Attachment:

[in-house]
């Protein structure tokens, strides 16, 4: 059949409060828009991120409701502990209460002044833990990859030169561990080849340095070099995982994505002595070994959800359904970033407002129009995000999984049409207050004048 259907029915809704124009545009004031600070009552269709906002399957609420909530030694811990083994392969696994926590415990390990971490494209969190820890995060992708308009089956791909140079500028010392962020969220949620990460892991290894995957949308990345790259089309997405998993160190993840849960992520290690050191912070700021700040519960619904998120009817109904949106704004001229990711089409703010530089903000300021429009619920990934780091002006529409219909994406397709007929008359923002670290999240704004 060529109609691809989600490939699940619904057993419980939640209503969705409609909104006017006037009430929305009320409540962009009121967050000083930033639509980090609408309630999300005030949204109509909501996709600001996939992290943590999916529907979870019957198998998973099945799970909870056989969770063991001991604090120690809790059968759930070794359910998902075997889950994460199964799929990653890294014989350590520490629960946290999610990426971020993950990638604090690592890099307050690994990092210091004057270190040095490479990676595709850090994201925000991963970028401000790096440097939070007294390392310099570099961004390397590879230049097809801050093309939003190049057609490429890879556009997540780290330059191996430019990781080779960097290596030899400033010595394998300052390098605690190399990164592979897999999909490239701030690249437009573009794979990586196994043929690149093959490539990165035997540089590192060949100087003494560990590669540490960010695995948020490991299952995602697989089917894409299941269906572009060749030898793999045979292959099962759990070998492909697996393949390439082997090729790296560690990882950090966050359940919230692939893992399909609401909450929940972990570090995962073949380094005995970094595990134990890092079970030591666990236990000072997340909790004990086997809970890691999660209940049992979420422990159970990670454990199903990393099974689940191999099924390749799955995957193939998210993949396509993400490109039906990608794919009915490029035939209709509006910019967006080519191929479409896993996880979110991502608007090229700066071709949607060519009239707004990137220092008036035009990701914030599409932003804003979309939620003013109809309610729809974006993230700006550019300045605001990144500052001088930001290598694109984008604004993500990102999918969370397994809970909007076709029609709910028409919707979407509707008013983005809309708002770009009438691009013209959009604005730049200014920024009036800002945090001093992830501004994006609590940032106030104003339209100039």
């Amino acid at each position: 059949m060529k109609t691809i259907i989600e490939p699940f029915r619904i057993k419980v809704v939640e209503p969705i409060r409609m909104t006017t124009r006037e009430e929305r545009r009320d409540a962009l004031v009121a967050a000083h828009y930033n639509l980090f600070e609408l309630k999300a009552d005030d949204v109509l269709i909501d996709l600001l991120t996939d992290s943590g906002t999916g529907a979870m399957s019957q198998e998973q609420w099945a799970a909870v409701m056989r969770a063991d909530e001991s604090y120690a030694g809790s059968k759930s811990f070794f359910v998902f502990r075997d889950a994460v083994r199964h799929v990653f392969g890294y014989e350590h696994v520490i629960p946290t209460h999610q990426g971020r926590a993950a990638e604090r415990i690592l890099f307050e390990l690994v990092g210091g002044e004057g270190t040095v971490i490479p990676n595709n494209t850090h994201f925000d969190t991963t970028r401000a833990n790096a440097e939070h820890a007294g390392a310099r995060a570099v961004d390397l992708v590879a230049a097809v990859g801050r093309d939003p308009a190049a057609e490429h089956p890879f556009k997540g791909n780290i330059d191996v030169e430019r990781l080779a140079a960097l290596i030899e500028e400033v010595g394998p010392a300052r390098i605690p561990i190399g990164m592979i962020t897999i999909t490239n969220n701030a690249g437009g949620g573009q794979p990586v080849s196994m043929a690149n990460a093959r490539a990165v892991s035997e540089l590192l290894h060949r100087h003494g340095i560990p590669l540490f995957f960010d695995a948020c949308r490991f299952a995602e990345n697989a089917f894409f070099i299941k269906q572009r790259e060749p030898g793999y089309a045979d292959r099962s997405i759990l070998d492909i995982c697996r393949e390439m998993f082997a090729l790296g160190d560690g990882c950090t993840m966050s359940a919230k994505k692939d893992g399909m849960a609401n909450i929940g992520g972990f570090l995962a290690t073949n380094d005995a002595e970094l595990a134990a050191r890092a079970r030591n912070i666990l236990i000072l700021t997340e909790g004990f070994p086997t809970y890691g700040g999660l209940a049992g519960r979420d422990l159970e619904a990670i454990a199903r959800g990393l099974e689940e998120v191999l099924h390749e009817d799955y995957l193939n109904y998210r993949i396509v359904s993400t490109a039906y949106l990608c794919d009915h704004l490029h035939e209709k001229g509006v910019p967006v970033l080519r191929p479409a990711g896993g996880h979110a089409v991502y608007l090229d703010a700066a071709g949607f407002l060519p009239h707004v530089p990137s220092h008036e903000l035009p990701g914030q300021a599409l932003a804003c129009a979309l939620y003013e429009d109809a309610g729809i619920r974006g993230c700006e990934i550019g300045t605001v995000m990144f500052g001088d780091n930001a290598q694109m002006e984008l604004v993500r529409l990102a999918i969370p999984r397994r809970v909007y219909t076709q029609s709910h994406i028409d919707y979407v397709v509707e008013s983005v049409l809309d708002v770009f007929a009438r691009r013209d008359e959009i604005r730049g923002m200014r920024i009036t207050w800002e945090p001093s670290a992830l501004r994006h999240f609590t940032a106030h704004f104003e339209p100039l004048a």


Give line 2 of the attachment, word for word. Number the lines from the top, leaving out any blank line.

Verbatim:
């Protein structure tokens, strides 16, 4: 059949409060828009991120409701502990209460002044833990990859030169561990080849340095070099995982994505002595070994959800359904970033407002129009995000999984049409207050004048 259907029915809704124009545009004031600070009552269709906002399957609420909530030694811990083994392969696994926590415990390990971490494209969190820890995060992708308009089956791909140079500028010392962020969220949620990460892991290894995957949308990345790259089309997405998993160190993840849960992520290690050191912070700021700040519960619904998120009817109904949106704004001229990711089409703010530089903000300021429009619920990934780091002006529409219909994406397709007929008359923002670290999240704004 060529109609691809989600490939699940619904057993419980939640209503969705409609909104006017006037009430929305009320409540962009009121967050000083930033639509980090609408309630999300005030949204109509909501996709600001996939992290943590999916529907979870019957198998998973099945799970909870056989969770063991001991604090120690809790059968759930070794359910998902075997889950994460199964799929990653890294014989350590520490629960946290999610990426971020993950990638604090690592890099307050690994990092210091004057270190040095490479990676595709850090994201925000991963970028401000790096440097939070007294390392310099570099961004390397590879230049097809801050093309939003190049057609490429890879556009997540780290330059191996430019990781080779960097290596030899400033010595394998300052390098605690190399990164592979897999999909490239701030690249437009573009794979990586196994043929690149093959490539990165035997540089590192060949100087003494560990590669540490960010695995948020490991299952995602697989089917894409299941269906572009060749030898793999045979292959099962759990070998492909697996393949390439082997090729790296560690990882950090966050359940919230692939893992399909609401909450929940972990570090995962073949380094005995970094595990134990890092079970030591666990236990000072997340909790004990086997809970890691999660209940049992979420422990159970990670454990199903990393099974689940191999099924390749799955995957193939998210993949396509993400490109039906990608794919009915490029035939209709509006910019967006080519191929479409896993996880979110991502608007090229700066071709949607060519009239707004990137220092008036035009990701914030599409932003804003979309939620003013109809309610729809974006993230700006550019300045605001990144500052001088930001290598694109984008604004993500990102999918969370397994809970909007076709029609709910028409919707979407509707008013983005809309708002770009009438691009013209959009604005730049200014920024009036800002945090001093992830501004994006609590940032106030104003339209100039």